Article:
ANTIC The Atari 8-bit Podcast

de Randy Kindig, Kay Savetz, Brad Arnold

ANTIC The Atari 8-Bit Computer Podcast

Episodios

ANTIC Interview 426 - Eric Podietz, Interactive Picture Systems

por Randy Kindig, Kay Savetz, Brad Arnold

Eric Podietz, Interactive Picture Systems

Eric Podietz was co-founder of Interactive Picture Systems, a company that created software for 8-bit computers from 1982 through 1984. The company's first program was PAINT! for the Atari 8-bits, which was developed at the Superboots software development lab located at the Capital Children's Museum in Washington, D.C.. PAINT! was first published by Reston then by Atari.

Their next program was Movie Maker, an animation program. Next came three educational titles published by Spinnaker Software: Trains, a business simulation; Grandma's House, a digital dollhouse; and Aerobics, a fitness program. The company also created Operation Frog, simulated frog dissection software for the Apple II and Commodore 64.

This interview took place on September 9, 2021. In it, we discuss Guy Nouri, Ann Lewin-Benham, and Bill Bowman, whom I have previously interviewed.

After the interview, Eric sent me the source code for his early Apple II program Painter Power, which I scanned and uploaded to Internet Archive.

This interview on YouTube

ANTIC Interview 410 - Ann Lewin-Benham, Director of Capital Children's Museum

ANTIC Interview 407 - Guy Nouri, Interactive Picture Systems

ANTIC Interview 278 - Bill Bowman, CEO of Spinnaker Software

Reston Software's Paint manual

The Designers Behind MovieMaker in Compute! Gazette Issue 15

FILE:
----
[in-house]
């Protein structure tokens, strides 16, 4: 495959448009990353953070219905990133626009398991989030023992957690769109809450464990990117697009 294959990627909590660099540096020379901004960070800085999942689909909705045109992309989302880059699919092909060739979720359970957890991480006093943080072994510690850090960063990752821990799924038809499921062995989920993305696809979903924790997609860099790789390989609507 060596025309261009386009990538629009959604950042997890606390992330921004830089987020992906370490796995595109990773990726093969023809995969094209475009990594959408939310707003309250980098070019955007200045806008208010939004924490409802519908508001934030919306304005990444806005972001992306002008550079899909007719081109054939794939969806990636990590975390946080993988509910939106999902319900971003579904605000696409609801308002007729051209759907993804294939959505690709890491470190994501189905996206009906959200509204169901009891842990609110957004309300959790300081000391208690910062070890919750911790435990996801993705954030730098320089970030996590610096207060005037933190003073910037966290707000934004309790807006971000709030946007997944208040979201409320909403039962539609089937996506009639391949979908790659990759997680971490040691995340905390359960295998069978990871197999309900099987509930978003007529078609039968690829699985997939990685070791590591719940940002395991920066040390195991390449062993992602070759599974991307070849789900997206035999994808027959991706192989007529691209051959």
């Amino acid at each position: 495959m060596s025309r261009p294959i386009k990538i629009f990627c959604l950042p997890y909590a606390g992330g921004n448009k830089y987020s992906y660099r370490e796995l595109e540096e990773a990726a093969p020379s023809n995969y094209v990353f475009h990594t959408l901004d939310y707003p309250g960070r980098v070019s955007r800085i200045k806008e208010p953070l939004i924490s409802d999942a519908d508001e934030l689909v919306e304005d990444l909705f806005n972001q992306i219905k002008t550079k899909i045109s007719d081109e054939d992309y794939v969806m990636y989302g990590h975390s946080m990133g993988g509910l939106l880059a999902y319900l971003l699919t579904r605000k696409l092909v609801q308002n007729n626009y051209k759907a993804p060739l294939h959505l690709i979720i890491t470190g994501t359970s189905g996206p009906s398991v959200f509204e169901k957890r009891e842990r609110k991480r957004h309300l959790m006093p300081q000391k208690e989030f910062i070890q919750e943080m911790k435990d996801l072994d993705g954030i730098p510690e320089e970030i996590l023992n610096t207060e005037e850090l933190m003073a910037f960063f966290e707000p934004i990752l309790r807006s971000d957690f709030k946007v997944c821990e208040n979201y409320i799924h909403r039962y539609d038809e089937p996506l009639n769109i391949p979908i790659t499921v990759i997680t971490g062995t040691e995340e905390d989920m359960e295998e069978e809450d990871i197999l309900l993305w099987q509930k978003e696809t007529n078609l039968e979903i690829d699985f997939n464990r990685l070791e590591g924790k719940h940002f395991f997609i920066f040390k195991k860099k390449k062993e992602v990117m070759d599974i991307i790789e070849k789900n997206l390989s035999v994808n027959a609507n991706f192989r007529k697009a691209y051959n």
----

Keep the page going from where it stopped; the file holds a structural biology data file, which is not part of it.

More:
IPS feature in Starlog Magazine Issue 084

Movie Maker feature in Creative Computing April 1984

Painter Power source code

Emma One Sock fabric

ANTIC Episode 81 - Too Much Commodore

por Randy Kindig, Kay Savetz, Brad Arnold

ANTIC Episode 81 -  Too Much Commodore

In this episode of ANTIC The Atari 8-Bit Computer Podcast… we wax philosophical about Raspberry Pi upgrades for the Atari, discuss the drama that was the Atari fest of the past, and talk WAY too much Commodore!

READY!

Recurring Links 

Floppy Days Podcast 

AtariArchives.org 

AtariMagazines.com 

Kevin’s Book “Terrible Nerd” 

New Atari books scans at archive.org 

ANTIC feedback at AtariAge 

Atari interview discussion thread on AtariAge 

Interview index: here 

ANTIC Facebook Page 

AHCS 

Eaten By a Grue 

Next Without For 

What We’ve Been Up To

News 

Shows

YouTube videos this month

New at Archive.org

ANTIC Interview 425 - Jeffrey Sarnoff, Atari Research Group

por Randy Kindig, Kay Savetz, Brad Arnold

Jeffrey Sarnoff, Atari Research Group